Pharmacologic cardioversion followed by electrical cardioversion and electrical cardioversion only were found to be safe and effective in patients presenting to the emergency department (ED) with recent onset acute atrial fibrillation (AF), according to a study published in The Lancet.
Although AF is the most common dysrhythmia observed in EDs, there is wide variation in treatment practices among emergency room physicians and few studies in which electrical cardioversion alone or in combination with pharmacologic conversion has been examined.
In this Canadian multicenter partial factorial randomized trial (ClinicalTrials.gov identifier: NCT01891058), 396 patients with AF (mean age, 60 years; 66% men; 68% with history of AF) who visited 1 of 11 EDs were enrolled between July 2013 and October 2018.
In the study, 2 different protocols were used. Protocol 1 was a blinded randomized placebo-controlled trial in which 2 treatments were compared: AF treatment with pharmacologic cardioversion (intravenous procainamide infusion, 15 mg/kg over 30 minutes) followed by electrical cardioversion (≤3 shocks at ≥200 J) vs treatment with a saline placebo infusion followed by electrical cardioversion (shock-only group).
In patients requiring electrical cardioversion, protocol 2 was used; protocol 2 was a secondary open-label randomized nested comparison of 2 different pad placements: anteroposterior vs anterolateral, with randomization occurring 30 minutes after unsuccessful chemical conversion.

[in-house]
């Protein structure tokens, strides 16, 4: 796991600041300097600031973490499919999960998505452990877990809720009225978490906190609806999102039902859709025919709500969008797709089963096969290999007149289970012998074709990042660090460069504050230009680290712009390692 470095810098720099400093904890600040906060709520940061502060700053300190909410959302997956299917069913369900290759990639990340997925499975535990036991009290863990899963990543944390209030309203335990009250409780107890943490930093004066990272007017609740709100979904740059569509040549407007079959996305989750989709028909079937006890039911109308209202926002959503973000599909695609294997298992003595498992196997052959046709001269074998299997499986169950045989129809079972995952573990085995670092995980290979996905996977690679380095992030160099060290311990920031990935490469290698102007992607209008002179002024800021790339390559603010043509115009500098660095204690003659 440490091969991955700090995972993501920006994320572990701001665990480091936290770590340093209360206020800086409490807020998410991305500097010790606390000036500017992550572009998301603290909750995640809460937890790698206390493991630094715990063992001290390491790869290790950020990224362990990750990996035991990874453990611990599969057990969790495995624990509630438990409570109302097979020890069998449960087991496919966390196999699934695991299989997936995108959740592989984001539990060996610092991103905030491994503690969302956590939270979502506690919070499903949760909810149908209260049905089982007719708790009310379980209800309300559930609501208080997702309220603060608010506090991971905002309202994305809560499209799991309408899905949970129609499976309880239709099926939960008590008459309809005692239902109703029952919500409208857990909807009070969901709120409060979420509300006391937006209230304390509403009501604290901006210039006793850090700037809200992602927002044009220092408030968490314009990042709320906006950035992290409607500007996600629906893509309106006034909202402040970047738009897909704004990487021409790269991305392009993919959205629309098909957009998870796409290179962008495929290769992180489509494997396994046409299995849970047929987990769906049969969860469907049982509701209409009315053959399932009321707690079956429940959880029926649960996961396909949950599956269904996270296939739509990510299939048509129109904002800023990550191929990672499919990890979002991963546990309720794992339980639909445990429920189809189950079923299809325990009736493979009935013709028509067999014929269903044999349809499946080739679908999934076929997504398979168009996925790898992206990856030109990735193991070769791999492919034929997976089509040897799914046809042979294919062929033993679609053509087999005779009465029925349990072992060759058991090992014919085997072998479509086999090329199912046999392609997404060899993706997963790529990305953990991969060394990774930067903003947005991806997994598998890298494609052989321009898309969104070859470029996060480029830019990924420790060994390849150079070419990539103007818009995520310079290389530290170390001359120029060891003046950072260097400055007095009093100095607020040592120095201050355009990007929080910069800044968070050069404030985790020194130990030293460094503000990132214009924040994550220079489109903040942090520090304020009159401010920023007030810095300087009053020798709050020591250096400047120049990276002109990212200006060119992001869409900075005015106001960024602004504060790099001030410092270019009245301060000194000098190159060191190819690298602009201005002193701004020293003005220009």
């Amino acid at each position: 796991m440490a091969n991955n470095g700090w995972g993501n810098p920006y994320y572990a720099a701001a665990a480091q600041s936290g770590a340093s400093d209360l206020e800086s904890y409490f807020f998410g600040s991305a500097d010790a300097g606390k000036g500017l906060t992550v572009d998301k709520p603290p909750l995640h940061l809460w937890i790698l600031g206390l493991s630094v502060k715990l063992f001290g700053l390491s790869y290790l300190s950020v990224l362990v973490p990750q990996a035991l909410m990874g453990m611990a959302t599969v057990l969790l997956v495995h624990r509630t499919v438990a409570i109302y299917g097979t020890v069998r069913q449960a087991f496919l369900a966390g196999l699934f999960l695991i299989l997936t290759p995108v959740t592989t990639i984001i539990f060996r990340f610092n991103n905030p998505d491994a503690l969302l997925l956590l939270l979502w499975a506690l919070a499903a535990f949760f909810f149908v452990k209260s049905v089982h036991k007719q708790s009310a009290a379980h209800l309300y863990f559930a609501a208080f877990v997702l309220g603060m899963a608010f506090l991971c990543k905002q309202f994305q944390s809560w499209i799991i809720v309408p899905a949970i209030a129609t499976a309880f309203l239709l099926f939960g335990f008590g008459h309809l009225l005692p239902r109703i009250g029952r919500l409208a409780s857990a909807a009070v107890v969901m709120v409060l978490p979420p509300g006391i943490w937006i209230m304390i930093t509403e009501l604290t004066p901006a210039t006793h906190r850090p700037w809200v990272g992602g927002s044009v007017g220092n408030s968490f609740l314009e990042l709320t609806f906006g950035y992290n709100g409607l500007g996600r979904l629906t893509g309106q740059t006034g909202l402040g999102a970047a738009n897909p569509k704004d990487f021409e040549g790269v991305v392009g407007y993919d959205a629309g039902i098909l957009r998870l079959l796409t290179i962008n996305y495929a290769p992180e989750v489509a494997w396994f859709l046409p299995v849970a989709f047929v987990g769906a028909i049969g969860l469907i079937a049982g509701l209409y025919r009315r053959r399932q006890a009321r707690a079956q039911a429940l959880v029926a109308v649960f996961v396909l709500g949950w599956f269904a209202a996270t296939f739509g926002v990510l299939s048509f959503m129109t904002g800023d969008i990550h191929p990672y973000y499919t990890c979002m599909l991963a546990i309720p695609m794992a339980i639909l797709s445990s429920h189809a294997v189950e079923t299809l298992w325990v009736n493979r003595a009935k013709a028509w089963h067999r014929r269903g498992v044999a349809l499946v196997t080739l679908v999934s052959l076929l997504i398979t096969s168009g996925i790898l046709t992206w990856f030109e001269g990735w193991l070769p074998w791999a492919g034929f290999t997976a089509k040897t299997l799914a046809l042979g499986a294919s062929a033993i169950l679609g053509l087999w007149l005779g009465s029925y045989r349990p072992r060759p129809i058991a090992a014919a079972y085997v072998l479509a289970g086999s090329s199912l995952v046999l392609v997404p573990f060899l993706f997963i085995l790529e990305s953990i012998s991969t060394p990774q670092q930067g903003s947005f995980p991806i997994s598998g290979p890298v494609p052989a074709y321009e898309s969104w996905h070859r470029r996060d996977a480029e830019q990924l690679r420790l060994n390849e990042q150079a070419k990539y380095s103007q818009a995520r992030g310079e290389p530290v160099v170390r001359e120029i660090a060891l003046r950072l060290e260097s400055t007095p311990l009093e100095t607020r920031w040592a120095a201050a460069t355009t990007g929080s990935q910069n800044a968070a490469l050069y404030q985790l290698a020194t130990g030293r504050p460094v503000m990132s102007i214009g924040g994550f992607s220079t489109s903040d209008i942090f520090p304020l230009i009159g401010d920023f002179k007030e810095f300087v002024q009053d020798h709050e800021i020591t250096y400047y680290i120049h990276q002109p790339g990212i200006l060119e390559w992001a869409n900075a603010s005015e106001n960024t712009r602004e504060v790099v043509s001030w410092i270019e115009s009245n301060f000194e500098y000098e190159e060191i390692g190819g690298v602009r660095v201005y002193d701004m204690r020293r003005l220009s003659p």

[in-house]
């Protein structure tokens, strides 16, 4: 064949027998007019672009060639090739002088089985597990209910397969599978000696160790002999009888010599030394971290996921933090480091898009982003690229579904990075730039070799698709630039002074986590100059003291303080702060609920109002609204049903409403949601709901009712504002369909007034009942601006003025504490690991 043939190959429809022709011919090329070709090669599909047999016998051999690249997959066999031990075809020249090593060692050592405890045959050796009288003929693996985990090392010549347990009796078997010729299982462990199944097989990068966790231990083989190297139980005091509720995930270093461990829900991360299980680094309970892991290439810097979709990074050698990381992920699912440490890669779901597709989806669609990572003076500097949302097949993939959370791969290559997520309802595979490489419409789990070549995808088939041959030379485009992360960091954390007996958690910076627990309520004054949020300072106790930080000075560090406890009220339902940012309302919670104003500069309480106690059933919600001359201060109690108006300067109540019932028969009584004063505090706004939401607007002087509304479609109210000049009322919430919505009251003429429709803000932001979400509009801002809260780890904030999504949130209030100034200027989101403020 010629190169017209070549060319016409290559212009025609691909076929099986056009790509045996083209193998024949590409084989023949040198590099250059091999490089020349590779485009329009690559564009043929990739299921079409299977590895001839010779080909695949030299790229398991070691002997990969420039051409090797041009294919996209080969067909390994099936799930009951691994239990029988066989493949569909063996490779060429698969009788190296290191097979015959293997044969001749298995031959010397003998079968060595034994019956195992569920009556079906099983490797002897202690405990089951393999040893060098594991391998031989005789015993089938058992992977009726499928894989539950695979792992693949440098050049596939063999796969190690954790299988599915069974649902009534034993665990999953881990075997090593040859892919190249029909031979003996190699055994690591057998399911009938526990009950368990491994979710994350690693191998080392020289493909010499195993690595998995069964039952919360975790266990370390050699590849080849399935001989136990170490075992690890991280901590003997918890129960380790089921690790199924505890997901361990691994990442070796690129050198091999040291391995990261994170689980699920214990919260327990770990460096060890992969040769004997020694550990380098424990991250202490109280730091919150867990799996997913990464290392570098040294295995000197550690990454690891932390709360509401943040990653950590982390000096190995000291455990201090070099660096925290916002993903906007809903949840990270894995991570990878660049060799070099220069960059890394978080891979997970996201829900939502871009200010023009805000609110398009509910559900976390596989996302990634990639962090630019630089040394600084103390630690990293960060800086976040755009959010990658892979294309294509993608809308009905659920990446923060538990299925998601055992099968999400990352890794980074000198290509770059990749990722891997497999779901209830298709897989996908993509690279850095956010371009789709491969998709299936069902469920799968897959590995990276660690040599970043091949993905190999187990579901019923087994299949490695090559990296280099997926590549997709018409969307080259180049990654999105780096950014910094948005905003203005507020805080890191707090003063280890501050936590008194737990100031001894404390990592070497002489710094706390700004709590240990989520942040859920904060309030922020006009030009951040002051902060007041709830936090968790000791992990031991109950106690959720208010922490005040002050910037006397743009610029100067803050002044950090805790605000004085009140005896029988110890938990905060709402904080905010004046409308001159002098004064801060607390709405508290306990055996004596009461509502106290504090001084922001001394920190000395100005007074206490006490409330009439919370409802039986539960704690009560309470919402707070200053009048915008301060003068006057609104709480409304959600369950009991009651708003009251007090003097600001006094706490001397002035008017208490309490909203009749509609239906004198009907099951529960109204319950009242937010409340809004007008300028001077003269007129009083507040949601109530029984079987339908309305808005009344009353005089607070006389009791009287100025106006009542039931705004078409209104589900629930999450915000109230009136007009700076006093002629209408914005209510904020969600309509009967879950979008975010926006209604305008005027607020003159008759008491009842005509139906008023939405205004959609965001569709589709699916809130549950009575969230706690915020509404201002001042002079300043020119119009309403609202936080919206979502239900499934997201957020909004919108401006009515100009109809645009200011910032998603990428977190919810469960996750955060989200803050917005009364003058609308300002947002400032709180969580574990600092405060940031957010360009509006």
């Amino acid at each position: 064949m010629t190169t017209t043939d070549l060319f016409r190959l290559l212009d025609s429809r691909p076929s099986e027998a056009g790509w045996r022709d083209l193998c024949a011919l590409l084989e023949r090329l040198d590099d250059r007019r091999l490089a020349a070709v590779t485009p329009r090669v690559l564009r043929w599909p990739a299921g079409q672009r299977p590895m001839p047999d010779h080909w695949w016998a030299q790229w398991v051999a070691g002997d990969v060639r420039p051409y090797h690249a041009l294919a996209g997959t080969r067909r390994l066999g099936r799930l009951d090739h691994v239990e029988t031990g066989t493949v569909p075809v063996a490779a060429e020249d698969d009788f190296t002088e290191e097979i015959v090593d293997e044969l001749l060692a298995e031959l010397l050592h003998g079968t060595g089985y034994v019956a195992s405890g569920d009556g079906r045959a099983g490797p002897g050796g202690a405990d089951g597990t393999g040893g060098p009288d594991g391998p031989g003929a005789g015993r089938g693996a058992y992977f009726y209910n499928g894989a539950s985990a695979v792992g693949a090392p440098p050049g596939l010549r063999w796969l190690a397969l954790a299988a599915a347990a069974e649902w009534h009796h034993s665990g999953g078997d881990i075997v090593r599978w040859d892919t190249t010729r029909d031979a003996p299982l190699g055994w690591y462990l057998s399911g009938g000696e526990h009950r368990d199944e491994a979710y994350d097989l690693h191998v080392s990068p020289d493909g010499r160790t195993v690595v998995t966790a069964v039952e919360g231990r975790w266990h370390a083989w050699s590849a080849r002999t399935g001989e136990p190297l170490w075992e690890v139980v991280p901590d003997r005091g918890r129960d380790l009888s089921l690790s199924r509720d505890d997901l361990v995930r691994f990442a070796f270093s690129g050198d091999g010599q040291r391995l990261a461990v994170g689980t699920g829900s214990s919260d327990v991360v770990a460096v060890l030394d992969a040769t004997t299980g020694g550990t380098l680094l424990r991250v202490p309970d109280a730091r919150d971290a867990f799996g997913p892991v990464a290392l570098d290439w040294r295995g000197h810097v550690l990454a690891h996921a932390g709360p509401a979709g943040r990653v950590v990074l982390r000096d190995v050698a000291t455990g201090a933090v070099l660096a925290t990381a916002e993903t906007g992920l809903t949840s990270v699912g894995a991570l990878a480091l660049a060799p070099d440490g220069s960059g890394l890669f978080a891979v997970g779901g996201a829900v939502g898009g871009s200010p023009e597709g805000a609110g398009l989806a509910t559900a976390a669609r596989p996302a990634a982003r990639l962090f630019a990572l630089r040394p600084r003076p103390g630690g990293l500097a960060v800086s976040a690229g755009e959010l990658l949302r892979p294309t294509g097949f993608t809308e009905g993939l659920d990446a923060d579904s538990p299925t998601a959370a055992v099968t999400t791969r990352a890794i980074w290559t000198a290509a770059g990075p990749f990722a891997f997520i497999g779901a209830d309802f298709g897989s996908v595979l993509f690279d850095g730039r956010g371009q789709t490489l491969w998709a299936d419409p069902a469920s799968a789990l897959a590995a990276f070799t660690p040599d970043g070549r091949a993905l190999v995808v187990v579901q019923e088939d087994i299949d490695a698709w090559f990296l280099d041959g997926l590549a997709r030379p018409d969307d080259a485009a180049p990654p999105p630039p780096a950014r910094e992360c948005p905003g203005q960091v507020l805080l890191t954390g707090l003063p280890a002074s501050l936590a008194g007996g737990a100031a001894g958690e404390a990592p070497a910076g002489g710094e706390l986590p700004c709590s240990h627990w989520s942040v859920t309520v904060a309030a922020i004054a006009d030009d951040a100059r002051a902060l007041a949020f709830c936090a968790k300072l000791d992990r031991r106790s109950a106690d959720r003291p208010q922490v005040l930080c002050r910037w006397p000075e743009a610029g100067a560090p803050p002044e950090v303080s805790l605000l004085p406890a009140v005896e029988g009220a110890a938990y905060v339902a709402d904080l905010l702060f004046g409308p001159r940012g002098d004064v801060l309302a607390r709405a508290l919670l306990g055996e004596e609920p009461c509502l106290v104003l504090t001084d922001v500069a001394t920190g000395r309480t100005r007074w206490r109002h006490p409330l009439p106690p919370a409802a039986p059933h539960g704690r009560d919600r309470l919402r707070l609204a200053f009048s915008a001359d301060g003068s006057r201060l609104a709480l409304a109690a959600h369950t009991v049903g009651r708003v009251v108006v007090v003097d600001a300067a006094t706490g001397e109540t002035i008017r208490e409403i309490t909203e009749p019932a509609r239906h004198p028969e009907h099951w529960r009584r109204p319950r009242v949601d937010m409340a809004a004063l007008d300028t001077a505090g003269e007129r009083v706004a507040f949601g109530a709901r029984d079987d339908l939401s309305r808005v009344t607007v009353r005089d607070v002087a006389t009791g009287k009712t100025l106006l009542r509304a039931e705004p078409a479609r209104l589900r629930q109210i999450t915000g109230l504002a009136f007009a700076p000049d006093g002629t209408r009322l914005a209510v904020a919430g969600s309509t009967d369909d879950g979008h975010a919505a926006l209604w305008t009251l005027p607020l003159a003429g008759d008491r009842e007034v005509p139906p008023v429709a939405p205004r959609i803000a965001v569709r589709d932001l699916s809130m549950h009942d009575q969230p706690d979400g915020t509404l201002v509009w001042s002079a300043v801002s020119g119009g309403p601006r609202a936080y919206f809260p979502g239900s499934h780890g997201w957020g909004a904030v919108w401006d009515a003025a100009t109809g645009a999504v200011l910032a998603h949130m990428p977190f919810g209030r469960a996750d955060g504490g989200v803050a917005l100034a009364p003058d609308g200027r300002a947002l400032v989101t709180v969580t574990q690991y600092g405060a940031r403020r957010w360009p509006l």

The primary outcome was the conversion rate to normal sinus rhythm (NSR) for ≥30 minutes at any point post-randomization to immediately after the third shock. Secondary outcomes included NSR conversion for each pad placement and occurrence of adverse events (AEs).
There were 204 participants in the drug-shock group (mean age, 60.0±15.1 years; 66% men; mean AF duration, 14.3 hours) and 192 participants in the shock-only group (mean age, 60.1±14.8 years; 66% men; mean AF duration, 16.8 hours). There were comparable percentages of patients converting to NSR (drug-shock group: n=196; 96%; shock-only group: n=176; 92%; absolute difference, 4%; 95% CI, 0-9; P =.066). Discharge rates were also comparable in the 2 groups (drug-shock group: n=198; 97%; shock-only group: n=183; 95%; absolute difference, 2%; 95% CI, −2 to 6; P =.36). In the drug-shock group, 106 participants (52%) converted to NSR after pharmacologic cardioversion, obviating the need for electrical shock.
There were comparable percentages of conversion to NSR for the 2 pad positions (anterolateral placement, 94%; anteroposterior placement, 92%; relative risk, 1.01; 95% CI, 0.95-1.09; P =.68). There were no serious AEs reported during follow-up. The odds ratio for conversion to NSR was 2.16 (95% CI, 0.88-5.28; P =.091) in the drug-shock group.
“The most important finding from this study is that either approach to immediate rhythm control in the emergency department leads to a very high proportion of patients being discharged in sinus rhythm without serious adverse events,” noted the authors. They recommended that future research involve larger sample sizes and investigation of cardioversion safety without anticoagulation.
Stiell IG, Sivilotti MLA, Taljaard M, et al. Electrical versus pharmacological cardioversion for emergency department patients with acute atrial fibrillation (RAFF2): a partial factorial randomised trial. Lancet. 2020;395(10221):339-349. doi:10.1016/s0140-6736(19)32994-0
This article originally appeared on The Cardiology Advisor